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David Rosenberg: 'I refuse to be labeled a perma-bear'

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Economic data this week continued to look positive: initial jobless claims fell; existing home sales popped; the Philadelphia Fed survey looked upbeat.

The question for skeptics, however, is one of sustainability. Can the economy expand without the continued sustenance of public sector support? What happens when policymakers and lawmakers stop lending a helping hand?

Right now, says Gluskin Sheff’s David Rosenberg, what we have on our hands is a recovery built on straw instead of bricks. “An economic expansion and bull market built on rampant expansion of the Fed and Federal governments’ balance sheet is neither sustainable nor desirable,” Rosie writes.

The strategist says that, in order to turn more optimistic about the USA, some major policy shifts have to take place. Here are the 10 he would need to see:

1) An energy policy that truly removes U.S. dependence on foreign oil.

2) A complete rewrite of the tax code that promotes savings, investment, and a revamp of the capital stock. Cut tax rates, eliminate loopholes and costly tax breaks. Tax consumption, promote savings and investment.

3) A credible plan that reverses the run-up in the debt to GDP ratio. This includes not just on-balance sheet items but new rules governing entitlements too. We need delineation of the future of Fannie and Freddie if there is any…We need a complete rewrite of social contracts and a reversal in sacred cows that have been created over the years that are completely unaffordable.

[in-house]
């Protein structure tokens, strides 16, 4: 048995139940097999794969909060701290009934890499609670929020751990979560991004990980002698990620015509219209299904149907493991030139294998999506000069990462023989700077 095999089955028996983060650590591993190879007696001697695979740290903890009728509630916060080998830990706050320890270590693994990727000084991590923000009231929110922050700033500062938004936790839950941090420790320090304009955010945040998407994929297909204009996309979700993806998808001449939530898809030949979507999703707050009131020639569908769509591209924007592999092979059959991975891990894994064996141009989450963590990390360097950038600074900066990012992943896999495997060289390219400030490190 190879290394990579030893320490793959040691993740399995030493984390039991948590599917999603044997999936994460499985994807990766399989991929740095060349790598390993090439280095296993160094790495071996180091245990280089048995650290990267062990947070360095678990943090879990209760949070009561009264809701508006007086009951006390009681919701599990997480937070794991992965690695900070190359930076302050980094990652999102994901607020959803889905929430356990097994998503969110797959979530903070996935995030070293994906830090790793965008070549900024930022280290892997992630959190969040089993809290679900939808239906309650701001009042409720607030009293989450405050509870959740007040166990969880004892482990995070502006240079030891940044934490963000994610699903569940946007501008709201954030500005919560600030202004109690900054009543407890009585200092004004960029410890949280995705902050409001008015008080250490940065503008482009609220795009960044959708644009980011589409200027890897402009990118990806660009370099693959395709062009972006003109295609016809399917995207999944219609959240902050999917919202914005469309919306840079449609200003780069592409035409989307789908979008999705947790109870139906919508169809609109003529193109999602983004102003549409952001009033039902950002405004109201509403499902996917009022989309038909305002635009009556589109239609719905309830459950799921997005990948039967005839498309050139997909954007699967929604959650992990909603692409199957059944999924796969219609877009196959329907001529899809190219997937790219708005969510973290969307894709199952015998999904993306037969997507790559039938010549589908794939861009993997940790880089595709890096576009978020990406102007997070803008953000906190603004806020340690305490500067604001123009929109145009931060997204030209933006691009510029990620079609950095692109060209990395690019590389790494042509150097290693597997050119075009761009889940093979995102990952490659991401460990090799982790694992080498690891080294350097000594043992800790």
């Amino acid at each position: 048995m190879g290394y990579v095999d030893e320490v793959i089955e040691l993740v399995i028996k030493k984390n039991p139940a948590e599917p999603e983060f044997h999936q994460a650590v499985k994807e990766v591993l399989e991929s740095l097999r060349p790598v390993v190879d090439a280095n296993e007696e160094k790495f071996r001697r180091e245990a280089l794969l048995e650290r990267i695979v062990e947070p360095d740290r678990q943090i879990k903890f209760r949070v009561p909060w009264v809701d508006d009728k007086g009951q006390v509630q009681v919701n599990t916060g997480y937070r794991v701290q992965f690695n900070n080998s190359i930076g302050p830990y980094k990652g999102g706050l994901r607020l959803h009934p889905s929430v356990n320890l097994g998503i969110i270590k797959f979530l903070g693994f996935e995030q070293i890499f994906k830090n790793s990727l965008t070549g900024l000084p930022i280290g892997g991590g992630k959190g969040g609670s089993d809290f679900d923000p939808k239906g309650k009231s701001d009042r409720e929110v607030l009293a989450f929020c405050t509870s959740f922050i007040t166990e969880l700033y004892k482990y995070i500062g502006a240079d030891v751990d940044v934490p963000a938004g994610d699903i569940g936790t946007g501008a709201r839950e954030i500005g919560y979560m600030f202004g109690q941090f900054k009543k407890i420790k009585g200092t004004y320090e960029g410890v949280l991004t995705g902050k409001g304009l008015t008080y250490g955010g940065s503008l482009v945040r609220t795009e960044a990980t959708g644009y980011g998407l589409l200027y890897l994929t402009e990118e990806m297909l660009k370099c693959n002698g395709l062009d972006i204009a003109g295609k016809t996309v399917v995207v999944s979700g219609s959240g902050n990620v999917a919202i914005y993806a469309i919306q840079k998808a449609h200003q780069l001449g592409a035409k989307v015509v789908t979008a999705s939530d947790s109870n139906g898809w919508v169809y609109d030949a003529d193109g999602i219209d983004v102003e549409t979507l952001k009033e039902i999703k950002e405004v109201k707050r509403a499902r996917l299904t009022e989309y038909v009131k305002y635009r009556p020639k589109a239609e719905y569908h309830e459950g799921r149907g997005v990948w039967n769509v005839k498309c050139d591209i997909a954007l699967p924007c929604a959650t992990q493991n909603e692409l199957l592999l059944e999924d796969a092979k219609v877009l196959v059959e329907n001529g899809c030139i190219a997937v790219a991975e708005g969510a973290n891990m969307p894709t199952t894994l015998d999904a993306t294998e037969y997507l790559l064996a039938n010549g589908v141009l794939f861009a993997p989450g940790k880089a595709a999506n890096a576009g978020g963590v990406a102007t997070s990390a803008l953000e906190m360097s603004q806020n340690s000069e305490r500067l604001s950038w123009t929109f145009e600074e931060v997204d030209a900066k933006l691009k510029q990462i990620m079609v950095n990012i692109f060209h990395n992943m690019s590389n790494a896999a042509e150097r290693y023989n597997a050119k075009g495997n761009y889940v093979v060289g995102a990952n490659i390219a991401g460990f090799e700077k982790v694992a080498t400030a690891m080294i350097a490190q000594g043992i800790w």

4) A massive mortgage write-down by the banks that provide much-needed equity to upside-down homeowners.

5) A creative strategy to put people to work instead of paying them to be idle — having nearly half of the unemployed ranks out of work for over 15 weeks and a 25% youth jobless rate is unacceptable at any level.

6) Tort reform. This is the only way to rationally bring down health care costs to more manageable levels.

7) And from six — use whatever proceeds they can save to enhance their education skills, especially in the sciences and mathematics where the U.S.A. is sliding down the global scale.

8) Financial sector regulatory reforms that actually have some teeth.

9) Change tax policy to free up the hundreds of billions of dollars of corporate cash sitting in reserve in overseas accounts — bring this money home!

10) Our Republican friends may not like this too much but in Canada, we understand the importance of immigration inflows and the U.S.A. should be doing more on this front to stimulate its long-run growth potential.
POSITION:  No positions in stocks mentioned.